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  • Writer's pictureScott Clark

How to close your cottage for the winter

We've had an excellent summer in Ontario but, like all good things, the summer must come to an end. As we settle into the breathtaking scenery of fiery fall colours, some of us prepare to head back to the city and some of us are lucky enough to stay and enjoy the cooler weather up north. Either way, whether you're in a seasonal or four season home, preparing your cottage for the winter is an important step in maintaining your place of relaxation.

All cottages:

Whether you have a three or four season cottage the following steps apply to help keep your cottage newer or maintain is current condition for longer:

1. Drain outside water taps (also called hose bibs). You can do this yourself or hire a plumber to help. This task prevents the potential for ice buildup in the wall cavity during that can lead to serious pipe breakage and maybe even expensive water damage.

2. Clean out eaves troughs and roof valleys that are plugged with pine needles, leaves, or any natural debris. This is so that water can drain from the roof if it rains or snows, preventing a build up of debris that can act like a dam and restrict the flow of water. This build up can also lead to having water enter the cottage. As a general rule, you want to keep water away from your home in whatever way possible.

3. Prepare for snowplows using stakes or flags. Place markings showing or detailing where the snowplow cannot go to prevent damage to the property or plow. Using wooden steaks and spray paint is an excellent way to highlight these spots. This prevents snowplows from hitting septic tanks, rocks, and anything else that might be hidden under the snow that you don't want to be damaged. Highlight the areas that need to be plowed versus those that can't be touched.

Seasonal cottages:

For seasonal cottages, you want to pay special attention to tasks that prevent the freezing of water in pipes, dishwashers, washing machines and anything else that might hold water.

1. Drain all water pipes, including dishwashers, and washing machines to avoid breaking plastic parts due to freezing. Your plumber can help you with this and will blow air through your waterlines to make sure they are completely evacuated.

2. Use anti-freeze to prevent freezing. One of the best ways to ensure you prevent water damage and the expensive task of cleanup should your water freeze is to use anti-freeze in the p-traps of your bathtubs, showers, sinks and anything else that has a drain in your cottage. This prevents your drain pipes from cracking.

Year round cottages:

Perhaps you're not leaving your cottage for the winter but you want to make sure you are maintaining it for longevity. The following are some steps you can add to the 'to-do' list and the fall is as good a time as any.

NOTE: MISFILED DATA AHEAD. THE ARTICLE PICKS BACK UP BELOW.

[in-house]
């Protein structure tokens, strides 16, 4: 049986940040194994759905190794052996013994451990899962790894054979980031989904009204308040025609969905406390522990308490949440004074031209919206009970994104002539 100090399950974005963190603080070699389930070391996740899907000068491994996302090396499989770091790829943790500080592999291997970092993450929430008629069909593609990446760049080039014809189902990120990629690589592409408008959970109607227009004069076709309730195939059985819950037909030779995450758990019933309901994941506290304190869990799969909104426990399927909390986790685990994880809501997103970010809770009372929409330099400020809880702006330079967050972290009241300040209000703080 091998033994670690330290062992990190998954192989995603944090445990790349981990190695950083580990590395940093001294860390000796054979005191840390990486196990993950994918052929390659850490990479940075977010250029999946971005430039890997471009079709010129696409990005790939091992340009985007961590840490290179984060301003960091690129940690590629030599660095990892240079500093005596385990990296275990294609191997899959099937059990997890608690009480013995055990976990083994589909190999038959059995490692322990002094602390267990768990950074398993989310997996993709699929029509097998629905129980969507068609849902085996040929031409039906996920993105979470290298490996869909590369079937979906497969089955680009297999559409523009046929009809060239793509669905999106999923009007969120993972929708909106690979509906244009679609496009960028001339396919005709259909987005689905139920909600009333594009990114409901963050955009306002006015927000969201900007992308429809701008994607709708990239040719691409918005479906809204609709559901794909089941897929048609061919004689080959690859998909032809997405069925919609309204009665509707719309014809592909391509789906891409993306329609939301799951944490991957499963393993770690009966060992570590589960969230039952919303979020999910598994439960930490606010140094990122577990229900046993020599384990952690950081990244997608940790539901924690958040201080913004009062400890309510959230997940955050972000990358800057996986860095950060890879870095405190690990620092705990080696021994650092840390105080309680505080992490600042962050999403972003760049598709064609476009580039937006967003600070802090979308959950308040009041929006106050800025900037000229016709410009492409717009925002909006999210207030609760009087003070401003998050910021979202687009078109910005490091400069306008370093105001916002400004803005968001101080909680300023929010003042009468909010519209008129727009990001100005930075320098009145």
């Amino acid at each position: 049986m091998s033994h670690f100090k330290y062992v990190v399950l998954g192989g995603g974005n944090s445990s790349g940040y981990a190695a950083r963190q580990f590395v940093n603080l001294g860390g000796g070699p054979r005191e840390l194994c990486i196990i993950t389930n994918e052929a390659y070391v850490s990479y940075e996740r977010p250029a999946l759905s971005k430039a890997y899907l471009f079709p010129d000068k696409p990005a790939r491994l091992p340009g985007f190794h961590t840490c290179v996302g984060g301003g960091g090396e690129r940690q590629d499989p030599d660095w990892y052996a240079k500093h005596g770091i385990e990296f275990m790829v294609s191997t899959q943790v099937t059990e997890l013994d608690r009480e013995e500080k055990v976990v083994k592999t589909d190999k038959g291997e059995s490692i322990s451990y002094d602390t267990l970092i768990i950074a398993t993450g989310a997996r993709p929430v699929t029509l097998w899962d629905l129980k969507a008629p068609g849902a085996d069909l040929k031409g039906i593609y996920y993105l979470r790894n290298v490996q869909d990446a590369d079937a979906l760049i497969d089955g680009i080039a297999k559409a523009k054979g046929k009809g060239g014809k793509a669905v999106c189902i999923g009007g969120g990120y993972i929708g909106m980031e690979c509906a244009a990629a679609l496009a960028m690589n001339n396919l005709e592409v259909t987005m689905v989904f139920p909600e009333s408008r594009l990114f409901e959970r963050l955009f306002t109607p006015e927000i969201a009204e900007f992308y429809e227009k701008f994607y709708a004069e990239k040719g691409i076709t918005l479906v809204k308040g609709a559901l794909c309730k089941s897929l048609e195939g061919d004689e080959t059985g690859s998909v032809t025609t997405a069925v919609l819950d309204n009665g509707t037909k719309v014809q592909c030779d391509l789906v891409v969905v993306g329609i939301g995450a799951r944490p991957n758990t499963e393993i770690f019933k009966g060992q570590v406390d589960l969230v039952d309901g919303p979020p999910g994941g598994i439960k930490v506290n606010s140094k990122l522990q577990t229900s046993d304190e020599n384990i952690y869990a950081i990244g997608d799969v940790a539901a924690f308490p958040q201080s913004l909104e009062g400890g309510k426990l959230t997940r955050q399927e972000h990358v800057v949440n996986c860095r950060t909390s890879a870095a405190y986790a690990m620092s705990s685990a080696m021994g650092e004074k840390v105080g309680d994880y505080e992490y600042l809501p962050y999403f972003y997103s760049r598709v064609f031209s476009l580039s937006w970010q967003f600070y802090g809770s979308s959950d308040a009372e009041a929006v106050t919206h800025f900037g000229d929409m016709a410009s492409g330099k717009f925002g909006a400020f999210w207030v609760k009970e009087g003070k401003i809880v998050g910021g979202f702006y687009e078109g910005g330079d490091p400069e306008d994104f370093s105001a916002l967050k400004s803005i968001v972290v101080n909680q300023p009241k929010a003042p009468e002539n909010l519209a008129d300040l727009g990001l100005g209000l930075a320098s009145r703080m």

1. Change furnace filter. Depending on when you've used your furnace last and depending on whether you have cats or dogs, clogged furnace filters can restrict air movement. Since you will likely have the windows and doors closed in the colder weather, and perhaps you will begin using a fireplace, fall is the perfect time to add this to the calendar.

2. Change water filters. Summer usually brings guests to the cottage, this means extensive use of the water filters if you’re drawing from the lake. These filters get clogged with more use so the fall is a great time to change these filters and get ready for the winter.

3. Turn on heat lines for water and sewage pipes. You're likely drawing water from the lake which means you may have heat lines to ensure the water and sewage pipes don't freeze. Not all systems require these heat lines, however, those systems that do should be turned on in advance of the colder weather. This can prevent breakage in the pipes, clogging, and overall plumbing issues.

4. Keep your heat at 10 degrees. If you plan to go away a long period of time, make sure to keep the ambient temperature to at least 10 degrees to avoid freezing pipes and overall keeping the house from contracting in the cold. As well, keep all interior doors open to the rest of the house (especially those homes with water fixtures or hidden water pipes in walls and ceilings). Heat will distribute more evenly with all of the doors open and prevent freezing.

5. Clean the chimney flue. Once every few years the chimney flue for wood burning fireplaces and wood stoves should be cleaned to avoid potential chimney fires. The need for this depends on the amount of wood burning and the types of wood being burned. Making fall the time of year for the task will ensure a fresh chimney for the impending winter fires.

Contact us today for more tips on closing your cottage.

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